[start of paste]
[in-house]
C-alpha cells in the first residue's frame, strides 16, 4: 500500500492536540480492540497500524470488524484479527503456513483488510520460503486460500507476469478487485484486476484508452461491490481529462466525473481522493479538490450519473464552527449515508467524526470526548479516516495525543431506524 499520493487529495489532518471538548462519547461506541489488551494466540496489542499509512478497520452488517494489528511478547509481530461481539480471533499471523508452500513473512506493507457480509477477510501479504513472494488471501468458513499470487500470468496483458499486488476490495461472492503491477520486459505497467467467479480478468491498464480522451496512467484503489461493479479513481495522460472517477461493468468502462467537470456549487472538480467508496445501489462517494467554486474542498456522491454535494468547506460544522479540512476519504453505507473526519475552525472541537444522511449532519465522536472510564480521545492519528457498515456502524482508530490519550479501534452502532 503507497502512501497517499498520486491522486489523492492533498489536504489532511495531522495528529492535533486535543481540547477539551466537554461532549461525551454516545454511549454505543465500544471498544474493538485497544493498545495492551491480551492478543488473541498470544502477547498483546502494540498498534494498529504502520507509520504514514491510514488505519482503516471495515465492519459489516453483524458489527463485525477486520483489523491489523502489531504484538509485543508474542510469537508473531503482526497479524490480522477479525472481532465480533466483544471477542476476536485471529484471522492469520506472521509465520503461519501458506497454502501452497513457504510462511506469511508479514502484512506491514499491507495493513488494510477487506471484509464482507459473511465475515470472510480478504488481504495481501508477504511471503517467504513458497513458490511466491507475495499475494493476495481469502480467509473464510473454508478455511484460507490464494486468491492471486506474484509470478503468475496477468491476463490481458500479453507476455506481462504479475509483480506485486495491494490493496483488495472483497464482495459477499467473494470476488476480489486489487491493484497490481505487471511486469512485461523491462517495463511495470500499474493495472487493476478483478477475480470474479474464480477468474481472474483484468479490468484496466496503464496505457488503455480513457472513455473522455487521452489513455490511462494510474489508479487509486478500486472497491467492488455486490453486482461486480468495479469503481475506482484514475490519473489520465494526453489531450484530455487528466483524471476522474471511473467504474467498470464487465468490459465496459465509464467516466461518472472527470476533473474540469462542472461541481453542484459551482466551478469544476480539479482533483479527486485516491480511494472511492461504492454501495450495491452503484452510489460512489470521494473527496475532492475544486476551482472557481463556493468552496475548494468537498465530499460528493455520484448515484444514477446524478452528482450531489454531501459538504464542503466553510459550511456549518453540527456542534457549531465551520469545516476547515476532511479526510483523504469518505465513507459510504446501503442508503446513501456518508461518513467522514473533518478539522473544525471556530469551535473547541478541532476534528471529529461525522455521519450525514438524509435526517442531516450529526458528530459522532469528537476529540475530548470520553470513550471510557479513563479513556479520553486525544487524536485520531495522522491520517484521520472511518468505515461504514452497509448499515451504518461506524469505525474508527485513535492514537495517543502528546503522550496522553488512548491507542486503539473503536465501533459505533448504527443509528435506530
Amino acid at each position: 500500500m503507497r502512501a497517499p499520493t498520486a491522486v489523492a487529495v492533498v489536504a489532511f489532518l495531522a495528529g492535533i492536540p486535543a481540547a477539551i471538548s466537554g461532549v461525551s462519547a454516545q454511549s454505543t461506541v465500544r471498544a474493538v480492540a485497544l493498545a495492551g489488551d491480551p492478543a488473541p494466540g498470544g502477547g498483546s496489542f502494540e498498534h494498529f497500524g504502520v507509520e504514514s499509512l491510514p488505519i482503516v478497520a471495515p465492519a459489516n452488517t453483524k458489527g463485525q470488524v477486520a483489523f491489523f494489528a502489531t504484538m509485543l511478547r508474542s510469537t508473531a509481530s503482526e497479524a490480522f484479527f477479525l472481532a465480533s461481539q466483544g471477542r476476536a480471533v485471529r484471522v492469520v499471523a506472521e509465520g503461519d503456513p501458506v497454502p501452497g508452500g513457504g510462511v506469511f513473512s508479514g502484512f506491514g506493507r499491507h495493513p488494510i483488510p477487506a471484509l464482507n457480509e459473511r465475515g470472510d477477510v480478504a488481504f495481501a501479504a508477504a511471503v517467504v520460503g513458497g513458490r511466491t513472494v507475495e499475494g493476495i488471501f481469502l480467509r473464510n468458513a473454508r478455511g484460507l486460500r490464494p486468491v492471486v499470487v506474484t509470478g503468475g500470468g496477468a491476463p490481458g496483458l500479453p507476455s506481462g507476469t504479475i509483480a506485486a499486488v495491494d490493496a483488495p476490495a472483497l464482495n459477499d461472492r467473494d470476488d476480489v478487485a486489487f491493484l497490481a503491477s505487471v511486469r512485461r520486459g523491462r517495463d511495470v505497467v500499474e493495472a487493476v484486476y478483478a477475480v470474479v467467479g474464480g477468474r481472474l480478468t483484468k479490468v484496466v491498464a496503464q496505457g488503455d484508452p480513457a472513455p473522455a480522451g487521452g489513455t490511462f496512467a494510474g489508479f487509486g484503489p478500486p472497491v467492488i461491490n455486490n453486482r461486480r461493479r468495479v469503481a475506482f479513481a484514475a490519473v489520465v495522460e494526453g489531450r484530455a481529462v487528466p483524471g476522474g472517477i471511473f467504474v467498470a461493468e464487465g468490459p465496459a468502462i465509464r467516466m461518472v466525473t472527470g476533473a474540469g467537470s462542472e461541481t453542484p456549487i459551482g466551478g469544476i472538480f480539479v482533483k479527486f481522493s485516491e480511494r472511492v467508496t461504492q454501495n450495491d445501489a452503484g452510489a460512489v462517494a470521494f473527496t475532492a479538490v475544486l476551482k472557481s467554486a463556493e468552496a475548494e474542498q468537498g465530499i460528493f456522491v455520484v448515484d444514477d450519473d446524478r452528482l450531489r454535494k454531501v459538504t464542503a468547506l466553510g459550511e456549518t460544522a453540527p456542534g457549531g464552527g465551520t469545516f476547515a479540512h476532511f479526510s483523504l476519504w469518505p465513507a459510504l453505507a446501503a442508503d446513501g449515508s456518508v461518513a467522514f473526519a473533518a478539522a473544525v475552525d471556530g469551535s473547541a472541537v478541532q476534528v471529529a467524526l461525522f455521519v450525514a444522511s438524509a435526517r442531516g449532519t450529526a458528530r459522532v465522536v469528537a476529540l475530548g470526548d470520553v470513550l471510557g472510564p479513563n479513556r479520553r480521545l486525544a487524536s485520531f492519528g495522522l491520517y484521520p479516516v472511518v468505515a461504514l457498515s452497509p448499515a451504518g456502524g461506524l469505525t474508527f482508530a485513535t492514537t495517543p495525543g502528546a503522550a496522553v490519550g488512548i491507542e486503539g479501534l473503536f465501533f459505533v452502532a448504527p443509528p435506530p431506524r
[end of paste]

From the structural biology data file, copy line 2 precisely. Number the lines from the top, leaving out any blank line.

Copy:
C-alpha cells in the first residue's frame, strides 16, 4: 500500500492536540480492540497500524470488524484479527503456513483488510520460503486460500507476469478487485484486476484508452461491490481529462466525473481522493479538490450519473464552527449515508467524526470526548479516516495525543431506524 499520493487529495489532518471538548462519547461506541489488551494466540496489542499509512478497520452488517494489528511478547509481530461481539480471533499471523508452500513473512506493507457480509477477510501479504513472494488471501468458513499470487500470468496483458499486488476490495461472492503491477520486459505497467467467479480478468491498464480522451496512467484503489461493479479513481495522460472517477461493468468502462467537470456549487472538480467508496445501489462517494467554486474542498456522491454535494468547506460544522479540512476519504453505507473526519475552525472541537444522511449532519465522536472510564480521545492519528457498515456502524482508530490519550479501534452502532 503507497502512501497517499498520486491522486489523492492533498489536504489532511495531522495528529492535533486535543481540547477539551466537554461532549461525551454516545454511549454505543465500544471498544474493538485497544493498545495492551491480551492478543488473541498470544502477547498483546502494540498498534494498529504502520507509520504514514491510514488505519482503516471495515465492519459489516453483524458489527463485525477486520483489523491489523502489531504484538509485543508474542510469537508473531503482526497479524490480522477479525472481532465480533466483544471477542476476536485471529484471522492469520506472521509465520503461519501458506497454502501452497513457504510462511506469511508479514502484512506491514499491507495493513488494510477487506471484509464482507459473511465475515470472510480478504488481504495481501508477504511471503517467504513458497513458490511466491507475495499475494493476495481469502480467509473464510473454508478455511484460507490464494486468491492471486506474484509470478503468475496477468491476463490481458500479453507476455506481462504479475509483480506485486495491494490493496483488495472483497464482495459477499467473494470476488476480489486489487491493484497490481505487471511486469512485461523491462517495463511495470500499474493495472487493476478483478477475480470474479474464480477468474481472474483484468479490468484496466496503464496505457488503455480513457472513455473522455487521452489513455490511462494510474489508479487509486478500486472497491467492488455486490453486482461486480468495479469503481475506482484514475490519473489520465494526453489531450484530455487528466483524471476522474471511473467504474467498470464487465468490459465496459465509464467516466461518472472527470476533473474540469462542472461541481453542484459551482466551478469544476480539479482533483479527486485516491480511494472511492461504492454501495450495491452503484452510489460512489470521494473527496475532492475544486476551482472557481463556493468552496475548494468537498465530499460528493455520484448515484444514477446524478452528482450531489454531501459538504464542503466553510459550511456549518453540527456542534457549531465551520469545516476547515476532511479526510483523504469518505465513507459510504446501503442508503446513501456518508461518513467522514473533518478539522473544525471556530469551535473547541478541532476534528471529529461525522455521519450525514438524509435526517442531516450529526458528530459522532469528537476529540475530548470520553470513550471510557479513563479513556479520553486525544487524536485520531495522522491520517484521520472511518468505515461504514452497509448499515451504518461506524469505525474508527485513535492514537495517543502528546503522550496522553488512548491507542486503539473503536465501533459505533448504527443509528435506530